When we asked our office dictionary whether it was possible for Khao San Road in Bangkok, Thailand to be an island, it answered abruptly that an island is a ‘piece of land surrounded by water’. When we pressed the point it did concede that an island could also be ‘a thing regarded as resembling an island, especially in being isolated, detached, or surrounded in some way’. We knew we were getting closer to the truth (although as far as we are aware Bangkok is on the mainland with the odd canal running through).

Following further investigation it turned out that Khao San Road (a.k.a Khaosan Road in case this is relevant) is a cultural enclave for Western backpackers that was once a rice market hence the name. Everything is a little cheaper including travel agents could you believe it, and it’s a great place to catch a rickety bus to Cambodia, Malaysia and Japan that could have the folks back home reaching for their virtual prayer beads.


Photo by Roslyn

Khao San Road’s fame dates from its mention in the novel The Beach as ‘the center of the backpacking universe’ from where a twenty-something young man sets off in a marijuana-muddled haze in search of the ultimate island where he won’t have to do anything, anymore. Certainly the thought of doing nothing serious except for having fun rings out loudly after dark, when music strikes up in the bars and on the streets.

Although scarcely two-thirds of a mile long, Khaosan Road packs in a load of spots for backpackers to crash, budget ‘guesthouses’ to sleep easy, midrange hotels and places you’ll never want to mention you stayed over in, at least in polite company back home. The local boys and girls are friendly, and greet you wherever you go in internet cafés, bars, tattoo shops and clubs. We are not too sure about the massage parlors so will pass on that one.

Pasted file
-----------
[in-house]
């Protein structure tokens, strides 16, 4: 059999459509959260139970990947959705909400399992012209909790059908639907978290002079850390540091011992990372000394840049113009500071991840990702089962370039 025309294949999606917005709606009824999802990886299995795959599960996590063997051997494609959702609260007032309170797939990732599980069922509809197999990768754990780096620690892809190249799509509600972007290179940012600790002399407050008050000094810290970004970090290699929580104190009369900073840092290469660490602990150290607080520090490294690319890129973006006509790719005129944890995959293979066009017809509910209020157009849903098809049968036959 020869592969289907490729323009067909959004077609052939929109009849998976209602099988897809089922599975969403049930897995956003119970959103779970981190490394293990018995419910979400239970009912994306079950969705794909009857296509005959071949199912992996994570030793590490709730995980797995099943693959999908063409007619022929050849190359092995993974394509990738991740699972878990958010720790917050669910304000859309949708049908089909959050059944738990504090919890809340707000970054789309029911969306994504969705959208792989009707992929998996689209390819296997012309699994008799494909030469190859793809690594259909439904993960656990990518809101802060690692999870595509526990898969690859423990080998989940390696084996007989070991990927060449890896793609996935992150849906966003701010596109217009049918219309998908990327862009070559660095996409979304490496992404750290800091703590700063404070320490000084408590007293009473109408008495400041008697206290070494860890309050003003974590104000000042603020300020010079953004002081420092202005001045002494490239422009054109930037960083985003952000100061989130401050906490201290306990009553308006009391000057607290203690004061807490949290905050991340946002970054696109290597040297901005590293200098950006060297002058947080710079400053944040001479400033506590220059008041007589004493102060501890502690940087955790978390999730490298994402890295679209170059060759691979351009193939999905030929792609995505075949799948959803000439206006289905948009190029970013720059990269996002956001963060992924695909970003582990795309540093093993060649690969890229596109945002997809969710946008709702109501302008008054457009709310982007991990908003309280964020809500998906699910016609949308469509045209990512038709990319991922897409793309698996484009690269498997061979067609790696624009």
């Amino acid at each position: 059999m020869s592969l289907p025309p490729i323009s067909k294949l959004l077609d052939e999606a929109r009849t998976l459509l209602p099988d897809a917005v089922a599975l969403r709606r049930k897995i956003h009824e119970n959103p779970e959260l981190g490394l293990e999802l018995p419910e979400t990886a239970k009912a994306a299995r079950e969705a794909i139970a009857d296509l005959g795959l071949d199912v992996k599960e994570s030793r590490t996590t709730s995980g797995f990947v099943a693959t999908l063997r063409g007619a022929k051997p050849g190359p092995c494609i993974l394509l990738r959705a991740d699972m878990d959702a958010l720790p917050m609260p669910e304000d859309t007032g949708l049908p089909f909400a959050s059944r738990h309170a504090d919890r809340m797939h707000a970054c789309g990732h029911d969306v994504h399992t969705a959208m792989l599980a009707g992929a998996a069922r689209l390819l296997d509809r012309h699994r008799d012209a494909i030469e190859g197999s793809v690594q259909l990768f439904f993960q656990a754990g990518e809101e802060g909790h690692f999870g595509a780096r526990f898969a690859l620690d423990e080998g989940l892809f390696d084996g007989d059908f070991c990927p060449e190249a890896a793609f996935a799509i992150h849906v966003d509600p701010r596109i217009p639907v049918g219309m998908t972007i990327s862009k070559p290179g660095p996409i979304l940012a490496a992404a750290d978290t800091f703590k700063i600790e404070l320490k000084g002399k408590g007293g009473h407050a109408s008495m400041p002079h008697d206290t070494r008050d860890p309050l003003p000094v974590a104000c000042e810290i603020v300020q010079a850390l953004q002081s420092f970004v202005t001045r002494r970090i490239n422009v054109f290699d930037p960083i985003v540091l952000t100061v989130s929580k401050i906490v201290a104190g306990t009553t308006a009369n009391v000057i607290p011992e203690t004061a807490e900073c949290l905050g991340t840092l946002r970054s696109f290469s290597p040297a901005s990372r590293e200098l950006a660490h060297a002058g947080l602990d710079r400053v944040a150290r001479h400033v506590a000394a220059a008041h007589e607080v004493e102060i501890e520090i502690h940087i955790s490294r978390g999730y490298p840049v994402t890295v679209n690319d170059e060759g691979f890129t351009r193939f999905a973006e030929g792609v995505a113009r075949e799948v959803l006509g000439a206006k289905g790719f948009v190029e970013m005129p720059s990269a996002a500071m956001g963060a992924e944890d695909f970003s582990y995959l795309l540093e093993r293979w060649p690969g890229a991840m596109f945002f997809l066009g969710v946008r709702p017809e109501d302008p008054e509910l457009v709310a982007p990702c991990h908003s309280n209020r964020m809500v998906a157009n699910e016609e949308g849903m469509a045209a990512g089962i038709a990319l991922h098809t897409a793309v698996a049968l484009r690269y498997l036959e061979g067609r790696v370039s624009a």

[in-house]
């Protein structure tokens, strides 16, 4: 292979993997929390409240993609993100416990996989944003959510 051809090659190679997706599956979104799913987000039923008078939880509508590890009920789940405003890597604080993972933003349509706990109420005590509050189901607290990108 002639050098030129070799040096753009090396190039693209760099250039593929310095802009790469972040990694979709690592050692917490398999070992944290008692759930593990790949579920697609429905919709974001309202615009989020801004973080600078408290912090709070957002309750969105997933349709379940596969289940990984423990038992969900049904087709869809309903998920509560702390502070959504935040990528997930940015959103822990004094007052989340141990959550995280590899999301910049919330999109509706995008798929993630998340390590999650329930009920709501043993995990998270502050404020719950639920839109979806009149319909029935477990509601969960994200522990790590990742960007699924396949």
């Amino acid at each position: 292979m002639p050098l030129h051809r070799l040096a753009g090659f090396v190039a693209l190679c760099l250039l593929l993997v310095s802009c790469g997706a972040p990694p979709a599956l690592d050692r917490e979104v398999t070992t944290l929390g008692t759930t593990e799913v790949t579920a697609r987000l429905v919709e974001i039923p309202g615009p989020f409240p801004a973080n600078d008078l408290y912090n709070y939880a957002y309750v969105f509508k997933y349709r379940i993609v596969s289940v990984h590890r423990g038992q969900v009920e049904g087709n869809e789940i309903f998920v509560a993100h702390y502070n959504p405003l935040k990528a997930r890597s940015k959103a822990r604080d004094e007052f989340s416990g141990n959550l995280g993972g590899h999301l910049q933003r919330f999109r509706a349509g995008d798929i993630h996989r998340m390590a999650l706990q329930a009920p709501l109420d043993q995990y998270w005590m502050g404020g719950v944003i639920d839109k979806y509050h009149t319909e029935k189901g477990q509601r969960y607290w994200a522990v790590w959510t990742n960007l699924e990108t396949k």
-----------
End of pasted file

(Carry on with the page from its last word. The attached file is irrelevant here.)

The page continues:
Water fight Khao San Road

Water fight Khao San Road style.
Photo by Jack Kurtz

However we can confirm that the food is absolutely delicious (although you might like to close your eyes as you get your mind around barbecued insects on a stick). Not far away there’s a side street where you stay up all night long and dine on local delicacies like ‘stinky mackerel’ purchased on the curbside. You can always cover it with nam phrik chilli paste if you don’t like the fishy aroma, although downing a local beer or taking a shower could be an easier-going solution.

That aside, our island in the Bangkok pulsating river of life is a great place to chill out with someone who at least speaks a little English, find something you recognize to eat, and spend the evening chatting over beers about exotic places in Asia to experience. If you are visiting during the Thai New Year from 13 to 15 April, then you’d better pack a swimming costume, just in case you get caught up in the biggest water fight in the world.